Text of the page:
Photographs are timeless objects meant to capture a moment exactly as it happened and serve as a memento for decades to come.
They provide what words cannot—a visual representation of life as it unfolds. Something so scared, that most of us take for granted what lies beyond the surface of a photograph.
A picture may be worth 1,000 words, but that picture may not even be real.
This weekend, I came across a photo posted on the Twitter account of the LA Dodgers featuring starting pitcher Clayton Kershaw in a “green screen session.”
The photo shows Kershaw in his wind-up staring at the camera, but not in front of a crowd of fans. Instead, Kershaw is standing in front of a green screen.
As a sports photographer, I found this appalling! I have always wondered how the pros get such flawless shots, but I never thought photographers would actually stage a sports photo.
And where was the outrage from the fans in all of this? Nobody that commented on the photo even seemed to care, which is the root of the problem.
Every day, photographers spend countless hours editing their photos, putting the finishing touches to make a photo “look good.” There are a number of reasons for photo editing, but the better a photo looks, the more likely someone will buy it.
I don’t believe the issue at stake is entirely profit-driven, though. Call me a purist, but I prefer to capture the action as it happens and not stage the game-winning shot after it occurred. Capturing the moment at the right time is the challenge any good photographer faces, and the quicker you learn to frame action, the better your career will be. Photographers shouldn’t consume themselves with wanting to “create” the perfect image because the point of photojournalism is not to stage what happens.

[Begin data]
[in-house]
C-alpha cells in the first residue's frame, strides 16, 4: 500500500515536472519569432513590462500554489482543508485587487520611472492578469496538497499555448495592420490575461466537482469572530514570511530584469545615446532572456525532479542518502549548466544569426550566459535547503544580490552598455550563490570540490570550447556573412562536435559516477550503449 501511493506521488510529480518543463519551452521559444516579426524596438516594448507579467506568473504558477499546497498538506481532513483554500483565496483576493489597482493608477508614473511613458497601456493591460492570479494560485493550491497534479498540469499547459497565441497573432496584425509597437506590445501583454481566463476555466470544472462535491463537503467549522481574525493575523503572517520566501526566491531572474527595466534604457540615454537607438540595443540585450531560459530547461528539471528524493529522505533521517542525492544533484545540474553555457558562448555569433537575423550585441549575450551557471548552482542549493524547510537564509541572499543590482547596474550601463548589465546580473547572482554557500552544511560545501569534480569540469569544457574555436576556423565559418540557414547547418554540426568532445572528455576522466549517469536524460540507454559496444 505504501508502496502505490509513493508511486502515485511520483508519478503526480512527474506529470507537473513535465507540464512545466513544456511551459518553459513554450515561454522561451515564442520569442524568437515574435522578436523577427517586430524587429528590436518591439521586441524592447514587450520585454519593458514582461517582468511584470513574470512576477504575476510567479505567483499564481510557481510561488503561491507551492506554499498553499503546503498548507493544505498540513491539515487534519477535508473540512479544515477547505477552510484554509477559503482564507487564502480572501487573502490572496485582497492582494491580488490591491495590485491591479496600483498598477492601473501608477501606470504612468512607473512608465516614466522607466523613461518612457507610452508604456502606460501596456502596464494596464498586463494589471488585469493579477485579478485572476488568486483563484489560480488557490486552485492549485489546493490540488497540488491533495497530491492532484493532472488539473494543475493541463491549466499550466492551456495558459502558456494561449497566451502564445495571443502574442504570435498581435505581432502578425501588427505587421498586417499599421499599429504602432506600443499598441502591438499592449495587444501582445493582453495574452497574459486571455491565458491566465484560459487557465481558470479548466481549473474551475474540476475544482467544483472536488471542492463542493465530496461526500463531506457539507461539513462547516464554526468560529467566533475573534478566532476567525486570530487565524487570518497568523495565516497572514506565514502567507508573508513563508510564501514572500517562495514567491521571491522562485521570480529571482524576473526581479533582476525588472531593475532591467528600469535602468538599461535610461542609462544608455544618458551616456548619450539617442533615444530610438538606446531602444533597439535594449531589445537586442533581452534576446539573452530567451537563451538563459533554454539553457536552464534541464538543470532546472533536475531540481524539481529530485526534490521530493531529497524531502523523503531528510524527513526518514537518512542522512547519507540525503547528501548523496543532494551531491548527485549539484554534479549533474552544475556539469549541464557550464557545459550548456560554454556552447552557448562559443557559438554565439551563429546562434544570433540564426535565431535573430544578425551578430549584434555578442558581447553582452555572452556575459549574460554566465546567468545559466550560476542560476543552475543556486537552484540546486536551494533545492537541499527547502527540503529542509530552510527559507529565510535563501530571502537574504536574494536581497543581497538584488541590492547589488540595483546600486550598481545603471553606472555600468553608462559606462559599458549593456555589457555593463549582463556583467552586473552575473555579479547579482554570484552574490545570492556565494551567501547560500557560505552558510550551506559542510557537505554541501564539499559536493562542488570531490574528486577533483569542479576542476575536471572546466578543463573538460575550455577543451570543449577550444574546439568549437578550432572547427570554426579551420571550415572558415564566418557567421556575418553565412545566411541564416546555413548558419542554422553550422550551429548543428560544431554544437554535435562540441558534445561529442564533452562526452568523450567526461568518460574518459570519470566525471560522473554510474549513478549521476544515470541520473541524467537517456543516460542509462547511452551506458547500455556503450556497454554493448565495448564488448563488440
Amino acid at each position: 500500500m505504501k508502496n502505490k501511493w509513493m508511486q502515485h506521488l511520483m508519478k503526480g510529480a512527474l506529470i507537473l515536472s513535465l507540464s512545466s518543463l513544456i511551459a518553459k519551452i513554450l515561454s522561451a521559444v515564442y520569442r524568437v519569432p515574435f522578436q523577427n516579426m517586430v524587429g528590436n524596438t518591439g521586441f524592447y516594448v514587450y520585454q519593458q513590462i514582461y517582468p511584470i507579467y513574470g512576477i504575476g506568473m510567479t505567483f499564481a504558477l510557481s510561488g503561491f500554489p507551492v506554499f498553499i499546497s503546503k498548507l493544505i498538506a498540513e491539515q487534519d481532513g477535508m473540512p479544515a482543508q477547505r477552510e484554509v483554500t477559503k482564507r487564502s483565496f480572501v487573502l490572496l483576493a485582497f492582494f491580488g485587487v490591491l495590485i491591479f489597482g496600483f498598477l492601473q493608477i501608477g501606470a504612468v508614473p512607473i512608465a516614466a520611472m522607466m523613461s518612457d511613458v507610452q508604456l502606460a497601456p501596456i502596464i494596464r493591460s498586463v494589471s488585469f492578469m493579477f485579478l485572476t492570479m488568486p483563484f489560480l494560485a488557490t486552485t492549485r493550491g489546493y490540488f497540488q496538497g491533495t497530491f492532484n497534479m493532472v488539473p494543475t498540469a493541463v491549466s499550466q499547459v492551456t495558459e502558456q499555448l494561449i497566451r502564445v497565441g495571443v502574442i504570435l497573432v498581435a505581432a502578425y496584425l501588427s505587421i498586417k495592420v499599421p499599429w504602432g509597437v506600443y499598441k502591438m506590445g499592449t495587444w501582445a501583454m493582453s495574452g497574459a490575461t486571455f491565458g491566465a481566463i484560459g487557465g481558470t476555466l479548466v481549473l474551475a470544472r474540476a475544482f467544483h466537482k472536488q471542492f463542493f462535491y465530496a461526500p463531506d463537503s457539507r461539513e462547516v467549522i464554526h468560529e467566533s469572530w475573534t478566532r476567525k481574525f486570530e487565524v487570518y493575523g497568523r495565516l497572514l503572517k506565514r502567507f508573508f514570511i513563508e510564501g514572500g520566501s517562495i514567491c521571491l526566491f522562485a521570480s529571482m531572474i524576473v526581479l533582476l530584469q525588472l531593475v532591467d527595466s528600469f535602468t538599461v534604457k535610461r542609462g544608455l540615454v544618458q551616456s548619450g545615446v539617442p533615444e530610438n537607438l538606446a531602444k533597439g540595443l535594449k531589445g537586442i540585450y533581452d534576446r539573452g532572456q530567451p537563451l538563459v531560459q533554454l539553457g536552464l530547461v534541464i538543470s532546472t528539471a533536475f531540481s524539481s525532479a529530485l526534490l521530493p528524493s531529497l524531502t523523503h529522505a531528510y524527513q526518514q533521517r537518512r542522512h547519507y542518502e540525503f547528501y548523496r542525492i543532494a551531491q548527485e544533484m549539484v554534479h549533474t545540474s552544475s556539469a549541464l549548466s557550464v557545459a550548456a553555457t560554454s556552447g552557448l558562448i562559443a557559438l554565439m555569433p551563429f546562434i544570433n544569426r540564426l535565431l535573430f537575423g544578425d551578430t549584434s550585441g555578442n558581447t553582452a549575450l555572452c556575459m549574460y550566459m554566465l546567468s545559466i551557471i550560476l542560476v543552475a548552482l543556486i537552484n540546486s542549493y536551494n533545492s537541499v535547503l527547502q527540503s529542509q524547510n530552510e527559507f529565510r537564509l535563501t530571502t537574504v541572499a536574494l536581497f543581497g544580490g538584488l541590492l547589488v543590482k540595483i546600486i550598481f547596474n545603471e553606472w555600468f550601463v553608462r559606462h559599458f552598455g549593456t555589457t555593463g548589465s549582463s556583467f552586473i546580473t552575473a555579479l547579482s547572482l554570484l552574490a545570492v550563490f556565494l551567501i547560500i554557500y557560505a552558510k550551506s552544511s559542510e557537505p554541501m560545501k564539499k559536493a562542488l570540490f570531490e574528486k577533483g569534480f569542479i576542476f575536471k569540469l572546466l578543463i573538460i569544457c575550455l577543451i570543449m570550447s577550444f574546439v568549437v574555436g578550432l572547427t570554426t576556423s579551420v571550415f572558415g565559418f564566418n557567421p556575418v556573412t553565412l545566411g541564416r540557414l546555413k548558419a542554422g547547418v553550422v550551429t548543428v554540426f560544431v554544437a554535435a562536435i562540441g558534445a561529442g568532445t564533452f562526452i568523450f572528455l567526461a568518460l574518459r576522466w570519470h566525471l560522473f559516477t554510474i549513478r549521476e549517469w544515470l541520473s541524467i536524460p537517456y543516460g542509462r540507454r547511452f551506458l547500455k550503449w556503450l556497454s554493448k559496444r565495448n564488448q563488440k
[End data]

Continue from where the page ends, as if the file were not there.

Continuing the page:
The problem is the influence of public relations on the journalism industry. PR (which is not to be confused with journalism) is all about controlling and exporting a certain kind of image. Public relations officials constantly spin a message for the public to have a specific interpretation, and for the most part, the public is naïve enough to take the message for face value.
What you see with the Kershaw photo shoot scenario is no different. It’s what the LA Dodgers wants people to see, not necessarily a representation of reality.
As someone who has taken thousands of baseball photos, I know how hard it is to get a perfect shot of the pitcher. Sometimes the ball doesn’t make it in the shot; sometimes the pitcher’s leg/arm gets cut off during the follow-through, and sometimes an umpire/player moves in front of the camera, ruining the shot. I’ve never tried taking a baseball photo in front of a green screen, but my photos must be pretty good the way they are since I have won awards for my work.
I understand everyone wants a perfect image, but staging news photos is a serious ethical problem because the photographer is creating a sense of reality that does not exist. I suppose fans were not upset with the Kershaw shoot because for the most part, people expect photos to be staged, meaning they pose for photos all the time with their friends/family and expect photographers to take a staged photo during a special event so it looks “just right.”
For decades, the role of photographers has been solely to capture the moment in a journalistic sense. A photographer was like a journalist in the sense that their photos were meant to be an accurate depiction of a news event.
With the introduction of photo editing software and the emphasis on PR, the photographer’s role has morphed. Instead of being the eyes of the journalist, photographers have been sought for their talents to promote corporations (much like you see in the Kershaw photo shoot case).
Many people assume that the sports photo they see of a particular team comes from the game and never even think it could be digitally enhanced to make viewers think that. So the issue becomes whether photography is supposed to be an extension of journalism or whether it is another branch of public relations. For the consumer, it’s hard to tell when reality becomes blurred. After all, the age-old question that haunted philosophers for centuries is ever present: What is reality? Does an image actually capture reality, or is it enhanced to give us an interpretation of it? We may never really know.